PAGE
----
Kevin: Christopher Franzén, he’s from Sweden. I used some of his music for some of my shorts that I’d done in the past. When it came time to compose I sent Christopher a screener without any music, he loved it and jumped on board! That whole process of working through composing the music with him and giving feedback was a magical month. It was one of those times where it felt like you were actually making a movie. Cause a lot of the time you don’t feel like it, because it is such a slow process.
Sam: How did the idea for the “gay” song game come about? I thought that was so clever.
Kevin: Thank you, I really enjoyed those scenes. When I worked an old job at a church, I would always sing songs randomly or take a phrase and turn it into a song or bring a song into a random conversation. I was looking for something that would be a lot of fun, and that would make Dave uncomfortable. The title of the movie used to be, “This is the Gay that the Lord has Made,” that was the original working title. And that title is what got me. Once I had that title, that’s what propelled me for the first six months or so because I felt like that got the tone of the movie. I knew that wasn’t going to be the final title because it wouldn’t really work. But I wanted to include that phrase and that was a way I was able to work that in, then including other songs and having this be a thing, a game that the group does and had history doing. Also, it let Dave influence them a little bit.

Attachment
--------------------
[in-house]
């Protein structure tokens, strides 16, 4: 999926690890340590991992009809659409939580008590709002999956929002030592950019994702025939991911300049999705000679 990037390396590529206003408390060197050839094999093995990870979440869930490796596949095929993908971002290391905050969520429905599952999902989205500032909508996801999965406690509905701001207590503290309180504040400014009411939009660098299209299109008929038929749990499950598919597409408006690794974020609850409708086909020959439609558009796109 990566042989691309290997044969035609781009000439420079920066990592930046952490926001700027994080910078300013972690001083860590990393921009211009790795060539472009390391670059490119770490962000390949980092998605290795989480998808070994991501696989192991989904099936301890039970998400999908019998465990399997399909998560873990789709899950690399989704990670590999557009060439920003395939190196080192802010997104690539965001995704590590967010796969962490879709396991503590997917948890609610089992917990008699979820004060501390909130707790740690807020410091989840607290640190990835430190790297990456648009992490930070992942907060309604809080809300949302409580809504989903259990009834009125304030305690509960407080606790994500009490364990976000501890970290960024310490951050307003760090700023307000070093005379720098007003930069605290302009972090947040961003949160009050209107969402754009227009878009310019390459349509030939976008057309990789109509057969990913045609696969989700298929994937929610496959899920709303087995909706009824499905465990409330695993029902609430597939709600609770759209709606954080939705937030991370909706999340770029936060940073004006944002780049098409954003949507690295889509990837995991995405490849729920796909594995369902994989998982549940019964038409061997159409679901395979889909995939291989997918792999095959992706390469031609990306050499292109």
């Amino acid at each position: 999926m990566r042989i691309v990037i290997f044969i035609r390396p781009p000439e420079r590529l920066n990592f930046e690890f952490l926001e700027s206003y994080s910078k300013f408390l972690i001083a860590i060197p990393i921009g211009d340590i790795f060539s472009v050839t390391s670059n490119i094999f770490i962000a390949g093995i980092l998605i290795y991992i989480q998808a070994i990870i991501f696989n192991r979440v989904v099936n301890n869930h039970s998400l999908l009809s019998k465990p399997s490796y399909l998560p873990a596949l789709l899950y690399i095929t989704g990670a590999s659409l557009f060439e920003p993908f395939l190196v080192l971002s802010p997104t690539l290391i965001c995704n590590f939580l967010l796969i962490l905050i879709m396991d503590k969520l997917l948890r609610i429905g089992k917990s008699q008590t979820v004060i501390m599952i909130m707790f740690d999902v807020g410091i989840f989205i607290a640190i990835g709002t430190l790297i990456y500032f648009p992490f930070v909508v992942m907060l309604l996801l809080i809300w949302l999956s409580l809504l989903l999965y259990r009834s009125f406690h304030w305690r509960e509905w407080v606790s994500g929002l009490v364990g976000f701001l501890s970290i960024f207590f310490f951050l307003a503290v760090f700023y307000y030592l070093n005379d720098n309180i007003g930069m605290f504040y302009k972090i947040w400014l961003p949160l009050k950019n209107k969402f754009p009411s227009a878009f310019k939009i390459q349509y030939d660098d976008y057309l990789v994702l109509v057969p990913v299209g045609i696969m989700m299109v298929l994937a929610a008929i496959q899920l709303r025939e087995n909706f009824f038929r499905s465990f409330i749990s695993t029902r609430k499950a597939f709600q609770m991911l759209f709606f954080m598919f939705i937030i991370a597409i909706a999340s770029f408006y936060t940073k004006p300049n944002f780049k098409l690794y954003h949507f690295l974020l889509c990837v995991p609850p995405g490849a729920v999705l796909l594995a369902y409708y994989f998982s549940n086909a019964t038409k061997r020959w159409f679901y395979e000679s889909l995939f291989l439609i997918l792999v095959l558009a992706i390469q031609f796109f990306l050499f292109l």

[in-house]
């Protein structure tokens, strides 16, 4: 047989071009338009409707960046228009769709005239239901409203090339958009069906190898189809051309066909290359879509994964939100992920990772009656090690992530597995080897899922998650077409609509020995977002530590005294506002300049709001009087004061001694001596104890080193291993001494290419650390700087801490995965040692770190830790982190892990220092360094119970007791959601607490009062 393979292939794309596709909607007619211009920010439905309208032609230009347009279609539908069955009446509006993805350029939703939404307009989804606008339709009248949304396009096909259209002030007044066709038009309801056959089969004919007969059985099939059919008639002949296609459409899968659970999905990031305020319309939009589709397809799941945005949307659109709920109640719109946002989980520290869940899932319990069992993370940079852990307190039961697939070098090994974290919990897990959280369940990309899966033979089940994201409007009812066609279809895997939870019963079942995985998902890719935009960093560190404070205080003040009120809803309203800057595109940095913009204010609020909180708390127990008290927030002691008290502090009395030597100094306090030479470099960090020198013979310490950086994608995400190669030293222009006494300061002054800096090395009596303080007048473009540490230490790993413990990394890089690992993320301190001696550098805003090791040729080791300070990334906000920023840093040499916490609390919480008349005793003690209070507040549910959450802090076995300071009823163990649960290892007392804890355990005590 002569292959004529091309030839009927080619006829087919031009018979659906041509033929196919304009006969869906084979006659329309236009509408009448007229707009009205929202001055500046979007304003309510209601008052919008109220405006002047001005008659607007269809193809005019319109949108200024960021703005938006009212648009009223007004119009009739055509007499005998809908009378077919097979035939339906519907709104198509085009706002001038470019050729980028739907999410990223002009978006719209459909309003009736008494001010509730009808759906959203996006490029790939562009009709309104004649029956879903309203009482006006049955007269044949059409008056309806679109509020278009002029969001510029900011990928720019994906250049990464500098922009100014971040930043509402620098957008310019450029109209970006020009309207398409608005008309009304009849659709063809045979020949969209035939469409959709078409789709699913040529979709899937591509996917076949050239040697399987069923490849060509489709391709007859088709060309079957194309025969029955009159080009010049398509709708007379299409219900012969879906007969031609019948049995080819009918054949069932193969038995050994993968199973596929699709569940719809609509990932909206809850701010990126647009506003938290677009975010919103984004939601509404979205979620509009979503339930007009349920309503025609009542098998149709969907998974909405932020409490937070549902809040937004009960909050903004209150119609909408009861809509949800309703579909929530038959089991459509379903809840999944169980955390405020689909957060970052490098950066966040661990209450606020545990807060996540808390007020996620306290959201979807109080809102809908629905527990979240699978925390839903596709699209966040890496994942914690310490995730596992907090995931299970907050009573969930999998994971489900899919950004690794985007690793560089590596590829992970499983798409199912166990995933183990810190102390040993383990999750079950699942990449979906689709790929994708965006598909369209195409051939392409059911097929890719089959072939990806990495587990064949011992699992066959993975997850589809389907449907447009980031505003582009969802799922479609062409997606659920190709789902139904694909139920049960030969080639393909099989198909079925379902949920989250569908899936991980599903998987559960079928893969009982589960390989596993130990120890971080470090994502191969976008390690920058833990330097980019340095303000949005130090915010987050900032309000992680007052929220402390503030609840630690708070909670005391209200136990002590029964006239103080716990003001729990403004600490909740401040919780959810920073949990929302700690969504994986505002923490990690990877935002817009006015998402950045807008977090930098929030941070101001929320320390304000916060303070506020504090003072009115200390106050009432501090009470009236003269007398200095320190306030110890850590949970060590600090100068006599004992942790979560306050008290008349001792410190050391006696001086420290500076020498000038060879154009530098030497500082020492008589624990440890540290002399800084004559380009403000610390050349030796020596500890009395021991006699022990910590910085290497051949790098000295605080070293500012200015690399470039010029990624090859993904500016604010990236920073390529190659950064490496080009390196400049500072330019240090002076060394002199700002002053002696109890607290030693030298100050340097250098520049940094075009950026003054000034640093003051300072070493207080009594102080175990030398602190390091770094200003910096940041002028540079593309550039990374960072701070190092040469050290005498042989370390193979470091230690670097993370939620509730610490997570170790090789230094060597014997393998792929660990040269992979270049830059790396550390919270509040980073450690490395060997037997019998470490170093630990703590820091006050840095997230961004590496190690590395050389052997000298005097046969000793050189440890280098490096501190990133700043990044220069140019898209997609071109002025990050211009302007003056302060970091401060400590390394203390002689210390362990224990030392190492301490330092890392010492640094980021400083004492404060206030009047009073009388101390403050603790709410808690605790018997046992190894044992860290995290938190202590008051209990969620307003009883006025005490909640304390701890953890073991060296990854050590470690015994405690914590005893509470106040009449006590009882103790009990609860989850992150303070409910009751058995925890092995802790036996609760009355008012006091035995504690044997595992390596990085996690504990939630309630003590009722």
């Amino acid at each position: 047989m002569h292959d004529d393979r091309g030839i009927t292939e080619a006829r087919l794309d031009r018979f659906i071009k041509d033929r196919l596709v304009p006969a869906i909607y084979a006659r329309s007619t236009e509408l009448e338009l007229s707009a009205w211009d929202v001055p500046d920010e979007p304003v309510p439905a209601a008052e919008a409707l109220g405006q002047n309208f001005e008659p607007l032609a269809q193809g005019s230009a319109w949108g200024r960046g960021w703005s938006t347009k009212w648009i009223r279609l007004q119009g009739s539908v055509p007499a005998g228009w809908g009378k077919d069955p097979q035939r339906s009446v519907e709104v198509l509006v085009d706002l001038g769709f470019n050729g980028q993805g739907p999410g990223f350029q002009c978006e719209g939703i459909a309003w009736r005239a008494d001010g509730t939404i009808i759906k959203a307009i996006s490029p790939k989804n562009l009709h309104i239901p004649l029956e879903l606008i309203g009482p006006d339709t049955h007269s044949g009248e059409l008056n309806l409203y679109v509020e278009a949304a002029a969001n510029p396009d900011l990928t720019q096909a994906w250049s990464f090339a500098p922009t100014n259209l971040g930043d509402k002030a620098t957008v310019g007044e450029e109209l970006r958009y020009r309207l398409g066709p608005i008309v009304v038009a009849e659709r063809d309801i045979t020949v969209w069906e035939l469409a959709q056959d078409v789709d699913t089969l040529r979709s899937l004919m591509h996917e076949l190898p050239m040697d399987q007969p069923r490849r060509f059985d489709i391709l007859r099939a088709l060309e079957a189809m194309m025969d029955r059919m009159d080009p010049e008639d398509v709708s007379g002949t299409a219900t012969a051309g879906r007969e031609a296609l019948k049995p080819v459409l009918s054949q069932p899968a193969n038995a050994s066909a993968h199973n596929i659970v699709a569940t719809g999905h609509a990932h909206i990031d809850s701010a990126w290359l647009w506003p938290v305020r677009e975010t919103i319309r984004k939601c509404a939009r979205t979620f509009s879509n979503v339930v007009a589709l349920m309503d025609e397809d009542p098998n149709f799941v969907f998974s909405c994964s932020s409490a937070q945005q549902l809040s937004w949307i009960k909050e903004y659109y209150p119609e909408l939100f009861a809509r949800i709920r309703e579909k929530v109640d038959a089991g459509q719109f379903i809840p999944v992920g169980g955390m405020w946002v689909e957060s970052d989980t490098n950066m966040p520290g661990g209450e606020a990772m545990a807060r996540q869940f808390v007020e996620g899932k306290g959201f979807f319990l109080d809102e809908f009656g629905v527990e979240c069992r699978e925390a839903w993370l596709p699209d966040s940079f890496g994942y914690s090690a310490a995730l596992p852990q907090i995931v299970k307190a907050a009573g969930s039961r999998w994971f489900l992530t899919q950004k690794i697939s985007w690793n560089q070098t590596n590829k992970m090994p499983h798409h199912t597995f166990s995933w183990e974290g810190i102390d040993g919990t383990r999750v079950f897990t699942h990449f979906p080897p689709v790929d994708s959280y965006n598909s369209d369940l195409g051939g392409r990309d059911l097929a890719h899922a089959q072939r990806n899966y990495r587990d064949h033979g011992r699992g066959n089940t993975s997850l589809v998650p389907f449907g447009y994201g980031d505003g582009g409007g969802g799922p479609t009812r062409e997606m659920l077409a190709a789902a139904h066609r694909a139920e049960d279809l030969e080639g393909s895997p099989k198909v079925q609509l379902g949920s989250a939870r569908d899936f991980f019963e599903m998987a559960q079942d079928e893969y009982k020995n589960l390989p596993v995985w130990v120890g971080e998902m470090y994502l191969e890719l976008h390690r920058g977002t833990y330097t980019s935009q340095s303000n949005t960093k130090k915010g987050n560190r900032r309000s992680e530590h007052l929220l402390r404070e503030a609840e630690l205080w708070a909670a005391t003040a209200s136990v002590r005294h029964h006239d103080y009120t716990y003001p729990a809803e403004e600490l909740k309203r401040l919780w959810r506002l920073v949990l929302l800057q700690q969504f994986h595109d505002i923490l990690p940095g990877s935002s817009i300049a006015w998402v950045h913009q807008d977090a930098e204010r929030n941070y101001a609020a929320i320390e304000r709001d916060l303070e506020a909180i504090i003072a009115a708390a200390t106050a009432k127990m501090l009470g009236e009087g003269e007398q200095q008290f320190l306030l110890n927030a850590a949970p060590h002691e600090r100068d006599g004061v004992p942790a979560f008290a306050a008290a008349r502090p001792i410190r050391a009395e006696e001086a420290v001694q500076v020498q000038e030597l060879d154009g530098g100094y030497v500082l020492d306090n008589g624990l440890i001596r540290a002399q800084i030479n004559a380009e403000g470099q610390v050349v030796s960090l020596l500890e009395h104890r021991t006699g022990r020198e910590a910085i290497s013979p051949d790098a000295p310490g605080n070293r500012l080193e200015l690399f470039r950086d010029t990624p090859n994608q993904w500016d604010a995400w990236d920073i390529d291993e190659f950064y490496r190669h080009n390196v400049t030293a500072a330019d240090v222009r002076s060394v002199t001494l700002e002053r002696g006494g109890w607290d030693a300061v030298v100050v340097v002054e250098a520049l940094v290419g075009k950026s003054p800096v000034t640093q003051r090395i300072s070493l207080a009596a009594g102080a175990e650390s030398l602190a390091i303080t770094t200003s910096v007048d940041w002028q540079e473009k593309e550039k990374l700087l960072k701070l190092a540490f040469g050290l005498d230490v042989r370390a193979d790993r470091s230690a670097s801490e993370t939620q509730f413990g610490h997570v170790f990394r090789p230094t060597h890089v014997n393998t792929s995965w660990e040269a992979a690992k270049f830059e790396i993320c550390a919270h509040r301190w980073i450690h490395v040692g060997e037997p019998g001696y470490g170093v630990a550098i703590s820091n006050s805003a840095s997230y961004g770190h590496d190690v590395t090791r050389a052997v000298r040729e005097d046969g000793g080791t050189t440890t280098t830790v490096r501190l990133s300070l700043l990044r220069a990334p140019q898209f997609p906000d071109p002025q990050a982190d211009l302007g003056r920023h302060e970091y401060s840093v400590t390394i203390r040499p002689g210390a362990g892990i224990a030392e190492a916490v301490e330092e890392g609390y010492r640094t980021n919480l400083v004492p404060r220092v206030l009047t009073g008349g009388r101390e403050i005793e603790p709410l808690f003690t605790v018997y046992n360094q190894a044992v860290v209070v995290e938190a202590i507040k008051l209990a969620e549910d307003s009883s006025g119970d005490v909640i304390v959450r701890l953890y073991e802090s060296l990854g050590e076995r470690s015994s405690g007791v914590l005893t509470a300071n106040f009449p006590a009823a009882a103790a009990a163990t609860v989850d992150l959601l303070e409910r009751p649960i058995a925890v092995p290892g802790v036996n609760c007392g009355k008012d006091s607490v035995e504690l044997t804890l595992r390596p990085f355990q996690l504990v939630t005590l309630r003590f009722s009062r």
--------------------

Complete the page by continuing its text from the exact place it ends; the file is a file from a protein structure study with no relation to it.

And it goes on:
Sam: That was very creative. There wasn’t a director’s cut for the film. If you went back and did one, is there a specific scene of the movie that you would like to provide audiences more insight to?
Kevin: Hmmm, what a great question. There was actually a scene that was cut that will probably become a bonus features in the future. That cut scene I felt exemplified or got what the movie was about. It was a story that a friend of mine shared on his podcast about two uncles who were both preachers, but they had their different takes on what religion and faith was about. I actually had Aunt Patty share the story with Dave, but to keep the film concise as possible, we made it so that Patty delivered the message in other ways. That was a scene that I do miss and hope to be able to share.
Sam: What can we expect next from Kevin O’Brien?
Kevin: I have two ideas that I am in development with right now. Neither of them are easy or simple. The first one that I have been working on involves migrant farming families. Through that story, I am hoping to humanize that whole process. The other one that I’m working on right now is the evangelical mission machine. The impact of the overseas mission, the way the industry has become an industry and how that is affecting others and how the white savior complex plays into that. That is another one that I’m really excited about.
Sam: That’s very interesting. My last question, at the end of the day what matters most to Kevin O’Brien as a story teller and filmmaker?
Kevin: What matters to me is that we can slow down a little bit. When we hear a story that we can listen to it and not feel like we have to give our opinion right away. Listening to the stories of other people who are not like us and valuing those stories as legitimately as we value our own lived experiences.
If you like to learn more about the film, please visit https://endofthedayfilm.com/
Peace Out - Sam